The sage scented serenity of the island slowly recedes as spectators and riders arrive for the big day. Spectators rush to find a good spot to watch in anxious anticipation of the arrival of the parade of buffalo. The buffalo are followed by the riders as they negotiate their way from the southern area of the Island to the north holding pens. The somewhat slow but forced pace, ensures the safety of all humans and wildlife for this spectacular event. Spectators are always delighted with the number of good locations to stop and follow the herd as it makes its way north.
Ride with the Herd
Jeremy Shaw is park manager for Antelope Island and leads the annual roundup.
“We ask when people sign up (for the roundup) if you want to be an aggressive rider or if you want to be a leisurely rider,” said Shaw. “Typically, about 100 people will want to go on the leisurely ride and be close to the bison but not engaged. We take the other 200 and break them into teams and call them a left flank, right flank and center.”
About fifty people who are allowed to ride with Shaw are called the core group of riders. “These are the guys that know what they are doing, have done this year after year, know what the bison are going to do, know when it’s dangerous, when it’s safe, when we need to ride harder on one side or harder on the other.”
“It’s something to see cowboys (and cowgirls) chasing 700 bison around with dust flying everywhere and them snorting and hollerin’,” said Shaw. “The goal is to get all the bison into the corral safely and not have any of the riders injured in the process.”
That’s the thing about bison. They’re big animals. Shaw and his staff say they frequently get asked if the bison are tame. They stress to visitors these are wild animals and caution people not to approach them. Signs are posted throughout the park and the best course of action is to keep a safe distance. Bison can run up to 30 miles per hour, which is much faster than humans. They don’t have to run around obstacles (brush), they rumble through things.
“We bring in every bison except for the mature bulls,” said Shaw. “Any bull three years old or over, we leave out. “We don’t really need them. We’re not going to sell them and they don’t need to be vaccinated again. They’re basically breeder bulls and they’re hard to herd, and they’re really ornery when you get them with a bunch of other bison.” Once corralled the bison will have a thorough health check the following weekend which is also a sight to behold. Two weeks later some will be auctioned off to the public. In 2016, approximately 250 bison were sold to high bidders.
Jolene Rose is a wildlife biologist on staff at Antelope Island. She refers to the 50 or 60 mature bulls left out of the roundup as members of the “grumpy old men’s club.” They can be seen in small groups scattered throughout the island.
A Spectator Sport
Rose is the longest tenured staff member at Antelope Island with more than 23 years. She has a healthy respect for the bison. “They’re almost a sexy animal,” she says with a big grin. During her early years on the job that they conducted the bison roundup using vehicles and helicopters. The last time they used vehicles and helicopters Shaw watched a full-grown bull put its horns through the door of a full-size Ford Bronco and almost put the vehicle up on two wheels. “He apparently had enough of being pushed around," said Shaw. This practice stressed the bison and was abandoned for the current roundup procedure on horseback.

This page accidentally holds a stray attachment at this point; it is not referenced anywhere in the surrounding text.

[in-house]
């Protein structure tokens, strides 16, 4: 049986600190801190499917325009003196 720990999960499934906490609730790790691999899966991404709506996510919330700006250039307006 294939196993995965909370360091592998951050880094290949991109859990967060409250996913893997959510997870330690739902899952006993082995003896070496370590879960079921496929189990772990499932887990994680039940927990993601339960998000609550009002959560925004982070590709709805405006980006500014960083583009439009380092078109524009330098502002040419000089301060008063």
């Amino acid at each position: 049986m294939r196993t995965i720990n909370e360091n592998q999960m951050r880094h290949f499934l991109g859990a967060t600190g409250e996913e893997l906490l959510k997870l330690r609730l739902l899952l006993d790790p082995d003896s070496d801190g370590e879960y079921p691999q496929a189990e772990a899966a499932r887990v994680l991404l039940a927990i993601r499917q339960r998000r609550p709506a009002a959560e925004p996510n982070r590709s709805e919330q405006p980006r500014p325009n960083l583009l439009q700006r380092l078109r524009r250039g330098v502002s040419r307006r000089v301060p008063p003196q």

Where do Bison Live
Custer State Park in South Dakota and Antelope Island State Park are about the only places where people can actually experience a public bison roundup first hand. Though Yellowstone National Park is home to one of the nation’s most famous free-roaming herds of bison, they are not rounded up.
“If you want to herd wild bison off the range, this is the spot … this is the place,” said Shaw.
“I’ve participated in the Custer roundup by invite,” said Shaw. “When I left Custer, my goal was to make this roundup more organized.” That was in 2012 and today Shaw credits his mentors at Custer with playing a big role in helping to get the event in Utah running more smoothly. Through lessons learned we now limit the number of riders but we still try and invite enough public folks to keep the experience authentic.”
For those interested in participating but not riding, spectators are welcome and encouraged. There are two ways to participate. Individuals may view the roundup from inside or outside their vehicle along the miles of roads that parallel the driven bison. Visitors can find plenty of areas on the island where they can catch all the action from a safe distance.
It All Leads to This
Shaw calls the roundup the culmination of their year. The state park offers a number of recreational events throughout the season and has plenty of other wildlife available for viewing. Hikers, cyclists and photographers are likely to see the island’s namesake pronghorn antelope and mule deer, but the park is also home to bighorn sheep, coyotes, bobcats, badgers, porcupines, and numerous birds of prey. But the bison roundup is the crème de la crème and a truly distinct Antelope Island experience. The “roundup is ours,” Shaw said.
“You’re talking about a lake (The Great Salt Lake) just out our back door that’s about the size of Rhode Island — that’s a huge draw in of itself, said Shaw. Then you couple the island with it and it’s almost a combination that can’t lose. It’s truly like no other place in the world.”
Judy Gardner, the first manager of the Antelope Island Buffalo Grill echoes the same sentiments. “I moved from California to Utah and I claimed the island for myself,” said Gardner. “To find an island out in the middle of the Great Salt Lake that has what this island has, there is no comparison, she said. I love Yellowstone but out here it’s kind of a home away from home. This is my island!”